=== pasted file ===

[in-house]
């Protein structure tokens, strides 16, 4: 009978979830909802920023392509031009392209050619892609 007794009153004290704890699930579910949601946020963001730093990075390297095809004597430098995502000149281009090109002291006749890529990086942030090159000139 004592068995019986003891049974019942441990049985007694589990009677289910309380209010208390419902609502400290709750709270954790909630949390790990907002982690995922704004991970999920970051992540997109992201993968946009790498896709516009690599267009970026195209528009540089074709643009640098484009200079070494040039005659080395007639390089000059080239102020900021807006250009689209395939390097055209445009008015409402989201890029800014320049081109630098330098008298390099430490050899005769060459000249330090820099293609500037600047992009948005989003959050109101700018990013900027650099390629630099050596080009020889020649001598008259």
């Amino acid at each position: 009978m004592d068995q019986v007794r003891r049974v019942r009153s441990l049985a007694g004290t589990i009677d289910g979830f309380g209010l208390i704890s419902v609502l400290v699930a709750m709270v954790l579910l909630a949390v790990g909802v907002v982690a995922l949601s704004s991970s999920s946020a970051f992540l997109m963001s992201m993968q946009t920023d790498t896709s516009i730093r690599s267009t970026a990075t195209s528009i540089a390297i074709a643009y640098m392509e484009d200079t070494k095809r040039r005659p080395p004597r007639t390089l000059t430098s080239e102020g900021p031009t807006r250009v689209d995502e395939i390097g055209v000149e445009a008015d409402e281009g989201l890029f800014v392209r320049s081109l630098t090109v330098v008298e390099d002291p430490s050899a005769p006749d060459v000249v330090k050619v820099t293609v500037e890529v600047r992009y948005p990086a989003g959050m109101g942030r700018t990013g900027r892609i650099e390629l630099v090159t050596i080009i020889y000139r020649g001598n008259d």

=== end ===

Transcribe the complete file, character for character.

[in-house]
């Protein structure tokens, strides 16, 4: 009978979830909802920023392509031009392209050619892609 007794009153004290704890699930579910949601946020963001730093990075390297095809004597430098995502000149281009090109002291006749890529990086942030090159000139 004592068995019986003891049974019942441990049985007694589990009677289910309380209010208390419902609502400290709750709270954790909630949390790990907002982690995922704004991970999920970051992540997109992201993968946009790498896709516009690599267009970026195209528009540089074709643009640098484009200079070494040039005659080395007639390089000059080239102020900021807006250009689209395939390097055209445009008015409402989201890029800014320049081109630098330098008298390099430490050899005769060459000249330090820099293609500037600047992009948005989003959050109101700018990013900027650099390629630099050596080009020889020649001598008259």
């Amino acid at each position: 009978m004592d068995q019986v007794r003891r049974v019942r009153s441990l049985a007694g004290t589990i009677d289910g979830f309380g209010l208390i704890s419902v609502l400290v699930a709750m709270v954790l579910l909630a949390v790990g909802v907002v982690a995922l949601s704004s991970s999920s946020a970051f992540l997109m963001s992201m993968q946009t920023d790498t896709s516009i730093r690599s267009t970026a990075t195209s528009i540089a390297i074709a643009y640098m392509e484009d200079t070494k095809r040039r005659p080395p004597r007639t390089l000059t430098s080239e102020g900021p031009t807006r250009v689209d995502e395939i390097g055209v000149e445009a008015d409402e281009g989201l890029f800014v392209r320049s081109l630098t090109v330098v008298e390099d002291p430490s050899a005769p006749d060459v000249v330090k050619v820099t293609v500037e890529v600047r992009y948005p990086a989003g959050m109101g942030r700018t990013g900027r892609i650099e390629l630099v090159t050596i080009i020889y000139r020649g001598n008259d």